The Enterprisers Project ran a story last week that delves into some of the lesser known qualities of Kubernetes Operators. Read the whole thing here. From the article:
3. Kubernetes Operators aren’t just for databases
A (very) brief history of Kubernetes Operators goes something like this: In its early days, Kubernetes was considered a great fit for managing stateless applications. For stateful applications like databases, not so much – at least not without significant operational burden. Operators to the rescue.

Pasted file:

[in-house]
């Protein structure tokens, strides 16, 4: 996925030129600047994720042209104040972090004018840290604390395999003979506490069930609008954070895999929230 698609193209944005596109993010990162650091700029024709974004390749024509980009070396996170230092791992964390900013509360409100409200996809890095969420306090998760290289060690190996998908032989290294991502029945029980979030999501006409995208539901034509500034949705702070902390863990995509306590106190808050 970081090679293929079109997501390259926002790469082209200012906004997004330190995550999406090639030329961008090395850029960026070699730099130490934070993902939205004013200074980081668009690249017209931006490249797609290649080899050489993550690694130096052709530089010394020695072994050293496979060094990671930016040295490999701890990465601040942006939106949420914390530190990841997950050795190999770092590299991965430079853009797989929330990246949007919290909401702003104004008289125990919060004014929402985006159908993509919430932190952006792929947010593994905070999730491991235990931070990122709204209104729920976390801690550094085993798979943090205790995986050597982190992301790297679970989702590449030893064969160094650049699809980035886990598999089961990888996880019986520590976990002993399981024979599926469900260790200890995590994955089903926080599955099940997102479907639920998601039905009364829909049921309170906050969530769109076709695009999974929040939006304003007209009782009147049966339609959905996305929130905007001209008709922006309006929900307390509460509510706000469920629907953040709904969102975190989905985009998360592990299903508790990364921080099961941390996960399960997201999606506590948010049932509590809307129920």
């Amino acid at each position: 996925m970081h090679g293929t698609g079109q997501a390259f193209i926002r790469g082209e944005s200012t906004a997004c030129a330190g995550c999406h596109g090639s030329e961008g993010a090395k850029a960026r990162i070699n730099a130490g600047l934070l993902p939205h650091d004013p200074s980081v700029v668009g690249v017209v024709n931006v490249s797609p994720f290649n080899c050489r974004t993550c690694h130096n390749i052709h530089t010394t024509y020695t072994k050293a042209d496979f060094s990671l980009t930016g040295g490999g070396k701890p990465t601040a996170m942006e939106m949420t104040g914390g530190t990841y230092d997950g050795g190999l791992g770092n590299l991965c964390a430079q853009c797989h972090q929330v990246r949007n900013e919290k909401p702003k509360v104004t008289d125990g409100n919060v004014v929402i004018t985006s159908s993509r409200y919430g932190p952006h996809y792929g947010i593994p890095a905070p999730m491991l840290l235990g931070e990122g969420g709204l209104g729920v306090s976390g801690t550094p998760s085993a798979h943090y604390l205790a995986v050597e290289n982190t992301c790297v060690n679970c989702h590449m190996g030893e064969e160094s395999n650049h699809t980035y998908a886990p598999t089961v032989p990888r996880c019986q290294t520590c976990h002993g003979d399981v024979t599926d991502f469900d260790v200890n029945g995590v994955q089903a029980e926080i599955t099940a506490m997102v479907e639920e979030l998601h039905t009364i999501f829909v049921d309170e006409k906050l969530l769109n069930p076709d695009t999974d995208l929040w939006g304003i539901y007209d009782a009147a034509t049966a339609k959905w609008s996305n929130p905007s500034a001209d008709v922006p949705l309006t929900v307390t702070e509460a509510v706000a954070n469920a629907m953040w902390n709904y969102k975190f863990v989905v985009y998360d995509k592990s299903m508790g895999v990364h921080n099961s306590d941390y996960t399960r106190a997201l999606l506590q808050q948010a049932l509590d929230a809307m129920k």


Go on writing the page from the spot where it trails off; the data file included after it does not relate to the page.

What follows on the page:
(Again, that’s the CliffsNotes version.)
So Operators in their early days were often focused on database applications and helping to extend Kubernetes’ capabilities to this critical category. Bromhead from Instaclustr led the development of an Operator for Apache Cassandra, for example.
“Back when Kubernetes Operators started, people would create Operators mostly for managing stateful database workloads,” says Yossi Jana, DevOps team leader at AllCloud. “Some of the examples were MongoDB, Cassandra, and Redis. Those databases are more difficult to set up and continuously manage on your own without the proper expertise.”
So, yes, if you scan the OperatorHub.io registry, you’ll see plenty of database-related Operators. But Operators aren’t for databases alone.